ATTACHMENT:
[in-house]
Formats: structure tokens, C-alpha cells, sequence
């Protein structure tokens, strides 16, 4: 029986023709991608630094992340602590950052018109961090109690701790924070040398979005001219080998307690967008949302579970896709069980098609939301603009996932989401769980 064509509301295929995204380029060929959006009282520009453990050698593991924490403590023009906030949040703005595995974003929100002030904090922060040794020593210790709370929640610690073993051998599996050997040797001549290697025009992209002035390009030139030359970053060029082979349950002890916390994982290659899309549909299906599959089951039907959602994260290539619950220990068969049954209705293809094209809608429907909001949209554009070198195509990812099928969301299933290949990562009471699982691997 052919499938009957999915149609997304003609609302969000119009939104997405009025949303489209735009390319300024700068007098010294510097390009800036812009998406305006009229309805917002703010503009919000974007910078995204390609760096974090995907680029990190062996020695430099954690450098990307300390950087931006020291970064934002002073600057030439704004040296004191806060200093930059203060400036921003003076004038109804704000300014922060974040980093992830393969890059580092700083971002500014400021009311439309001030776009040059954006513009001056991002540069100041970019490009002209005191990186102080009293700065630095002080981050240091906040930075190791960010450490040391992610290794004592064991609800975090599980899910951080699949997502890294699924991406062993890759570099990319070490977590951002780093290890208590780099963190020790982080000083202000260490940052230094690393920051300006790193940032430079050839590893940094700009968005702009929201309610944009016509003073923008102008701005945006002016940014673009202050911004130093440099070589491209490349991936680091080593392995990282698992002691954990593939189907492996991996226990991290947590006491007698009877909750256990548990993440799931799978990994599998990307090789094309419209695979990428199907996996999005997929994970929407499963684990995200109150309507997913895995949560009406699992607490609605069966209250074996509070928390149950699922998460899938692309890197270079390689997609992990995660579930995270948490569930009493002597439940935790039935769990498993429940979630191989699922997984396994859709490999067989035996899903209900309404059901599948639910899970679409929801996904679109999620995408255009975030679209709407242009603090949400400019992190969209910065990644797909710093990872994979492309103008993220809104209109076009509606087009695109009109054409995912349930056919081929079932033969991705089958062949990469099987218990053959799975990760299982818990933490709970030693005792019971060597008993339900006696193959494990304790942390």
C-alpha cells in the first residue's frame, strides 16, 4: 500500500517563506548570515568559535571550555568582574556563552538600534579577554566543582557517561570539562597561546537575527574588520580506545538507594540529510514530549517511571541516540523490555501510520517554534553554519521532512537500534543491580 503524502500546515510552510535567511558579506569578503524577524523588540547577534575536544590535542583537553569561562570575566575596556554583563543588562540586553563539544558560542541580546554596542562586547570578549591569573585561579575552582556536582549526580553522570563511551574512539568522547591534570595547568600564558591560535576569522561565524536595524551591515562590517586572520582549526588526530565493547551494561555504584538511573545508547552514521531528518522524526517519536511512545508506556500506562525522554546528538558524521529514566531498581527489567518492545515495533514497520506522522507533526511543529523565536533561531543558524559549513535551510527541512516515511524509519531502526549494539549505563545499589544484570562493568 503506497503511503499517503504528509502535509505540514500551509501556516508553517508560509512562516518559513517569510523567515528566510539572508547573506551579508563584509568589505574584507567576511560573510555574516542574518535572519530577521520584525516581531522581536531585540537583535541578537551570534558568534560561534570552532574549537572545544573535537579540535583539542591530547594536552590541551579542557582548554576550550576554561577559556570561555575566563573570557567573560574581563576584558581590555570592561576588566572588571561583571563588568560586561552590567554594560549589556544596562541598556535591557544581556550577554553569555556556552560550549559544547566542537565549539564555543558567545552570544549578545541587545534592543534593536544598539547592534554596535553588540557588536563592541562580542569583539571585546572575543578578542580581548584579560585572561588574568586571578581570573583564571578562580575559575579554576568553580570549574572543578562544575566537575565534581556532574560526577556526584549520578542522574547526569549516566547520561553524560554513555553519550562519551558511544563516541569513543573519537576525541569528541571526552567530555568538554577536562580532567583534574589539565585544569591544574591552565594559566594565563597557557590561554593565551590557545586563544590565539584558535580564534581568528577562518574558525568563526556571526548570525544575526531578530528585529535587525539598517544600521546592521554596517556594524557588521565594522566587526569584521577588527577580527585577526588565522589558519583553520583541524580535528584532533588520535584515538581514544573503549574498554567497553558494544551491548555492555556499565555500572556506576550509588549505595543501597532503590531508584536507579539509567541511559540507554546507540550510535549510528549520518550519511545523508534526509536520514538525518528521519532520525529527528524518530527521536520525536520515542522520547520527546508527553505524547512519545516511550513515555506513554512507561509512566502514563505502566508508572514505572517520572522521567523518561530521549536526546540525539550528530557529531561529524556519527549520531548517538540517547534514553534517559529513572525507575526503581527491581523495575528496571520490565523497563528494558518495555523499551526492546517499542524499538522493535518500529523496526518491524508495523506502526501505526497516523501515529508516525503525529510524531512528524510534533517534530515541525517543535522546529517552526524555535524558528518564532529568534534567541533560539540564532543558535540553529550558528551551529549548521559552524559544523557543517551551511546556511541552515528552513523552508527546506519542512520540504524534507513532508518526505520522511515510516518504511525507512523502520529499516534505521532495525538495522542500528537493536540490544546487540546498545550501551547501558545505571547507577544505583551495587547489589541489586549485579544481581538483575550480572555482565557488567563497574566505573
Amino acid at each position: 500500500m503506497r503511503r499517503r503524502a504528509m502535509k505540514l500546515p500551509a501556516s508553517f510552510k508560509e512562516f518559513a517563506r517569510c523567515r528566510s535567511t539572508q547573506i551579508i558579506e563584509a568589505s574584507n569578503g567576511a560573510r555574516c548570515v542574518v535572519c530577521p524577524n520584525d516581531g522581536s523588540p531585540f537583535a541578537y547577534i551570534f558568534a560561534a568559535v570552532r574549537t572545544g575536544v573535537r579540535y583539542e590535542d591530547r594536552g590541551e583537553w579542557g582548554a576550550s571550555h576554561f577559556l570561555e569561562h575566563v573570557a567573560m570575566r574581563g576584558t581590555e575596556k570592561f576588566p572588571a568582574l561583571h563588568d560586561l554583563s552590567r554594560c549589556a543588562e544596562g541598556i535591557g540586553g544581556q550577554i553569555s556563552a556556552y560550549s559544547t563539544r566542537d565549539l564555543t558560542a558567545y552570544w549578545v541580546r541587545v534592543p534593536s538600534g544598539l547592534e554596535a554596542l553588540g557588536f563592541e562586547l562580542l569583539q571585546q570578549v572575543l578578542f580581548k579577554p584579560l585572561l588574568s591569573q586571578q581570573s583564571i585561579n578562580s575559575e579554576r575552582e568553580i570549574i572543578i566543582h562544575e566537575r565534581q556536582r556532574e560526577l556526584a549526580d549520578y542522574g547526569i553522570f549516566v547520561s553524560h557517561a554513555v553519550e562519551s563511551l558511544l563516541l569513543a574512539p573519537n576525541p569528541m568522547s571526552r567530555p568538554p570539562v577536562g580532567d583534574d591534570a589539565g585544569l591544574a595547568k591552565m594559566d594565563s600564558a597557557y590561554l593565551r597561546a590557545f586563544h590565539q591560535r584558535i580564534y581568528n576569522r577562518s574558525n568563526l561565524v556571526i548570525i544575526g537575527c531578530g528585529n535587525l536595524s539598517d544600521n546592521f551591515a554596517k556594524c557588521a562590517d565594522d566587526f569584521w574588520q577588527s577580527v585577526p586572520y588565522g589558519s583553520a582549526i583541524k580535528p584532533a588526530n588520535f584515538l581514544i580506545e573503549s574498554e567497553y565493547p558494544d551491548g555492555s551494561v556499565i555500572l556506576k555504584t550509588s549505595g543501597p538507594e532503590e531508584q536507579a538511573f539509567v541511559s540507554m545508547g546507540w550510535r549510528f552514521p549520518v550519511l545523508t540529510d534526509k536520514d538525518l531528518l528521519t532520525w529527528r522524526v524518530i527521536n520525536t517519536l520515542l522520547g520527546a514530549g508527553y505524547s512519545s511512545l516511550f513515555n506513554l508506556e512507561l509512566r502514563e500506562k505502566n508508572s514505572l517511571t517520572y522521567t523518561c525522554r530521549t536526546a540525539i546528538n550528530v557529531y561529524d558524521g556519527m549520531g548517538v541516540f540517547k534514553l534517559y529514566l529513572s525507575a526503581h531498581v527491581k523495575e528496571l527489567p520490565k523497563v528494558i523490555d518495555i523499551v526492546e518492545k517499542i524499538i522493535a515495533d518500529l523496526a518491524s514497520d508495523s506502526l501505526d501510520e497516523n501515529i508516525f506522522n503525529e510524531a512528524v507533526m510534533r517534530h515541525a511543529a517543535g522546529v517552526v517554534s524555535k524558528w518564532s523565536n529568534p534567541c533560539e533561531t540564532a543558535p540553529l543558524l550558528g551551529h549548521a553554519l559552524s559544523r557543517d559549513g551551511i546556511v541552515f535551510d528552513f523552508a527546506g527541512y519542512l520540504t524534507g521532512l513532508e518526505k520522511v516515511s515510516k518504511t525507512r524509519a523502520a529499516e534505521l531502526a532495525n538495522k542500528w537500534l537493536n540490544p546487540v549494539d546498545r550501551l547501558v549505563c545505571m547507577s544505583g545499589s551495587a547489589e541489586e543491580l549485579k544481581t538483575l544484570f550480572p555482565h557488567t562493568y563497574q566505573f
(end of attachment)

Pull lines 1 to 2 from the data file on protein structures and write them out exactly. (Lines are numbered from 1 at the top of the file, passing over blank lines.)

[in-house]
Formats: structure tokens, C-alpha cells, sequence